x Abu Dhabi, UAEThursday 27 July 2017

Insurance business must have stability

Something has to be done to save the UAE's insurance industry from itself.

How many insurance companies are too many? The answer, according to the UAE Insurance Authority, is 61. Ibrahim Al Zaabi, director general of the regulatory agency, called this week for consolidation among the 61 insurers now operating in this country.

The Authority’s concern is that too much competition, especially in pricing, can be dangerous in an industry that is based on, and so must both have and display, a high degree of stability and reliability.

But for a regulator to push competing companies into each other’s arms is not a simple matter. As The National reported yesterday, only one new insurance company has been licensed since 2008, and now the Authority is preparing to introduce new, tougher capital requirements for companies, to step up supervision and to streamline the procedures that would be used in case of any mergers.

These salutary steps, while necessary, may not be sufficient. In an industry where the appearance of solidity is so prized, no company wants to go cap in hand to another to propose a consolidation. If the planned gentle encouragement does not produce the desired results, the Insurance Authority may eventually need to take further steps.

The planned initiatives follow years of squeezed profits. The Islamic sector of the industry, known as takaful, faces a particularly difficult set of problems, the rating agency Standard & Poor’s noted this summer.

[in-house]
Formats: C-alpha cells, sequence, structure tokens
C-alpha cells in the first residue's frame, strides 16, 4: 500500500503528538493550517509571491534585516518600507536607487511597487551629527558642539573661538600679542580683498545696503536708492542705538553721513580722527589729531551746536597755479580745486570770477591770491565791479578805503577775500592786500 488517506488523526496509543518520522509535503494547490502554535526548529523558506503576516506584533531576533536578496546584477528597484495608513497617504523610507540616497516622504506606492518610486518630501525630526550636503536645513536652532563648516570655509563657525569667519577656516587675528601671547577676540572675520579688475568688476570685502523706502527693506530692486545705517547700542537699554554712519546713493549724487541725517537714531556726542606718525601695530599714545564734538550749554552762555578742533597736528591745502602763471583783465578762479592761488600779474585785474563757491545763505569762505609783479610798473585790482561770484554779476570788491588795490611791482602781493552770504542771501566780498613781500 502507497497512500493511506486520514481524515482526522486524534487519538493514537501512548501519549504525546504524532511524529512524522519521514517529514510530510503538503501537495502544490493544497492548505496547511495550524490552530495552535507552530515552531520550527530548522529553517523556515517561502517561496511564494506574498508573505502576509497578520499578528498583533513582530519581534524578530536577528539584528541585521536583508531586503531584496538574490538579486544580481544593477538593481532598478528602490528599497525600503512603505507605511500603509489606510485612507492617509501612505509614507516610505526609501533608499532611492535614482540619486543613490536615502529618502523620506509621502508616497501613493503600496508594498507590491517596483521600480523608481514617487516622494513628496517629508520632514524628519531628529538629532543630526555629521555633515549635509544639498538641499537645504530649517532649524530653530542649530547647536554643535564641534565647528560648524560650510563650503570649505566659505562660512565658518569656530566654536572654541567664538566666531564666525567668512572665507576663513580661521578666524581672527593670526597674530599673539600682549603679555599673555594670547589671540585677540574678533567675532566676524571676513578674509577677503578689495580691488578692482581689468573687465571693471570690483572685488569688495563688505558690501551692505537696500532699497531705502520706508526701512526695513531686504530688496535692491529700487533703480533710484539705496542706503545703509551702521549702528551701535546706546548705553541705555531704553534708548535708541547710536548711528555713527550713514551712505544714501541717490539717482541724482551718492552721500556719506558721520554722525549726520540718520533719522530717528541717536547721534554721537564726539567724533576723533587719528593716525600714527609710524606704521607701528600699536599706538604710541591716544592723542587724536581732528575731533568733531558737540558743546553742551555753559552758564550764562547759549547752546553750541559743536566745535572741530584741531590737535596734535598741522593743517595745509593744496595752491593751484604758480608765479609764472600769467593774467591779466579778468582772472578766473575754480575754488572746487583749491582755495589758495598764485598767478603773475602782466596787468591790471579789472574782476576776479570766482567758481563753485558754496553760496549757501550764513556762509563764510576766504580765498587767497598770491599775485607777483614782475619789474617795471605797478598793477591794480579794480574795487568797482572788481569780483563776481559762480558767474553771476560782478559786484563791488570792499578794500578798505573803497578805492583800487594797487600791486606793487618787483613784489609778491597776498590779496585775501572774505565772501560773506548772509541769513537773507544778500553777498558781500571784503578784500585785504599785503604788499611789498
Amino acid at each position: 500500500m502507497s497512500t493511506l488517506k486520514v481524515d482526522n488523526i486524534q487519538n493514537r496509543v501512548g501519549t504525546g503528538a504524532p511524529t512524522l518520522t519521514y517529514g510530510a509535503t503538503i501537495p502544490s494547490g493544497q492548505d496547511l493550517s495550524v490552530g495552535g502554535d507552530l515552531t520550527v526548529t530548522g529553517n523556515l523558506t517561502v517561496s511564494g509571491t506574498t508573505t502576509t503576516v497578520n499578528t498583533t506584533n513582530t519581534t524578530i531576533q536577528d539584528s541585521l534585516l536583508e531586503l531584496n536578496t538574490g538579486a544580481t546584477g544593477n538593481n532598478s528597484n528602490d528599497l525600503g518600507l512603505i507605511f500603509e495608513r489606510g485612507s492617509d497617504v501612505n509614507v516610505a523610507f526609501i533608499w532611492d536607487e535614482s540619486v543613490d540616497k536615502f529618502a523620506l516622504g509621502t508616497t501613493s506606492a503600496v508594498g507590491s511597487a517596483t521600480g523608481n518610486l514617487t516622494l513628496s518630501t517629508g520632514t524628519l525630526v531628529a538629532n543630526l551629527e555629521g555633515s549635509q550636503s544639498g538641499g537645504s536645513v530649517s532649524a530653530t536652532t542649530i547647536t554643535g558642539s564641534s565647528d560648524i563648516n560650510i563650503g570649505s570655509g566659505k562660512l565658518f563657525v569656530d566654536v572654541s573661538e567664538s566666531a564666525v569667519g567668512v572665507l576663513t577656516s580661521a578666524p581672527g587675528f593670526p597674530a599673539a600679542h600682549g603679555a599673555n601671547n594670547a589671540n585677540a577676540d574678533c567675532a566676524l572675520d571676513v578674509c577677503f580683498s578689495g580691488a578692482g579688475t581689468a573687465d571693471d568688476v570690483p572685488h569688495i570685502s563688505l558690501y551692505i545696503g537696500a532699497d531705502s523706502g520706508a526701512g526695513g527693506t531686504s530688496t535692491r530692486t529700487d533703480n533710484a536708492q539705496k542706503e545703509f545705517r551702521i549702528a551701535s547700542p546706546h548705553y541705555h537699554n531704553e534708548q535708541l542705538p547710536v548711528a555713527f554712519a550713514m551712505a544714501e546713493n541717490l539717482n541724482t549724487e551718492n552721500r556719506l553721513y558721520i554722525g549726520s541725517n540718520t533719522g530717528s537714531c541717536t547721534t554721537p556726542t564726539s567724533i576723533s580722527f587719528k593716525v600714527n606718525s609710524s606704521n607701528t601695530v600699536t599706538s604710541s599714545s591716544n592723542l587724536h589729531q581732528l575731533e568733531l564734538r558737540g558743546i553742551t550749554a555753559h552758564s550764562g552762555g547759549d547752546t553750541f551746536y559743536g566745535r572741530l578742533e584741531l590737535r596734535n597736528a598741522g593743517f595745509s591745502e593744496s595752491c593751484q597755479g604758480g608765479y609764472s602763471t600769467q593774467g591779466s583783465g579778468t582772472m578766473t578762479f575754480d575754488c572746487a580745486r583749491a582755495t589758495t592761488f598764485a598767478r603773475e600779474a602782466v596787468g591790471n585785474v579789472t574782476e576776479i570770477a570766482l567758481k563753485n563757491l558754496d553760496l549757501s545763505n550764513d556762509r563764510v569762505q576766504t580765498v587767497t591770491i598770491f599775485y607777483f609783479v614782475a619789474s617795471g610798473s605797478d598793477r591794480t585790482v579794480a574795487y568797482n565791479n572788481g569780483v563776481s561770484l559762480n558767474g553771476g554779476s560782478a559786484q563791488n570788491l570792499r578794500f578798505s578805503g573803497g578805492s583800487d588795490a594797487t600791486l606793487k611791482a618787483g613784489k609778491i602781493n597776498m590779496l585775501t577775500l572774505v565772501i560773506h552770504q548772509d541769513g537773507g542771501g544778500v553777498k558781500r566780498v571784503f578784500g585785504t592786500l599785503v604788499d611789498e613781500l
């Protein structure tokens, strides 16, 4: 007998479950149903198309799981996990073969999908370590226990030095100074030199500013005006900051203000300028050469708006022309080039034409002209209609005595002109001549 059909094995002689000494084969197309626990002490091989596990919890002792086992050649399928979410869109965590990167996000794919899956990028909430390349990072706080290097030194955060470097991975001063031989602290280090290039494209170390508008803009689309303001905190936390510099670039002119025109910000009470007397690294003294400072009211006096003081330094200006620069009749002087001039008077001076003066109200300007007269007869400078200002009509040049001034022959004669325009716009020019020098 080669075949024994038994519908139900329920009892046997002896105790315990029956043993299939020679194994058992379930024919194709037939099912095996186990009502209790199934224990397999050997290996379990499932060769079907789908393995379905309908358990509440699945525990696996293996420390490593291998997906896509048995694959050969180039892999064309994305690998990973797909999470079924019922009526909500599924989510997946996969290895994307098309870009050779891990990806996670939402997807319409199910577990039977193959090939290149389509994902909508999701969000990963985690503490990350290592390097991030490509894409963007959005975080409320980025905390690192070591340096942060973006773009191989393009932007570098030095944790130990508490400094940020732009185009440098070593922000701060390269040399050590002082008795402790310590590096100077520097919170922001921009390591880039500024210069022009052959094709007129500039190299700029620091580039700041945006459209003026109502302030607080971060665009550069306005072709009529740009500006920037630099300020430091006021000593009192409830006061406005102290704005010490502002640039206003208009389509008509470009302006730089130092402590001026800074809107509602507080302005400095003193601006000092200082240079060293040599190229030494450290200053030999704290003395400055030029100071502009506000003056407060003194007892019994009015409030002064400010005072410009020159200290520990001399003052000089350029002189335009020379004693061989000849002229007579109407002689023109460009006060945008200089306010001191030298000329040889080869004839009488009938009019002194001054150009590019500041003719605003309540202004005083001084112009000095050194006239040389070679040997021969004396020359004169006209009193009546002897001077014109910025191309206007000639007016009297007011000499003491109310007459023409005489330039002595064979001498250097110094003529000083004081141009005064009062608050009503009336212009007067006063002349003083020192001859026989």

But that sector is not alone. When Abu Dhabi mandated universal health insurance in 2005, insurers rushed into the field; low profit margins have been leading to sharp premium increases recently. In property and life and auto insurance, as well, the struggle for top-line dominance has hurt the bottom line: that is, companies have tended to compete for market share, rather than for net return.

The idea that the industry needs to be more profitable will not be welcome to employers and individuals who must pay premiums. But cut-price coverage brings its own risks in an industry where front-line insurers pay big reinsurance firms to protect them from catastrophe. Also, an insurer facing a profit squeeze may be inclined to clamp down on payouts, fighting to hold onto every dirham it can.

For these reasons, the regulator is correct to be working towards an industry which strikes a balance between competition and stability.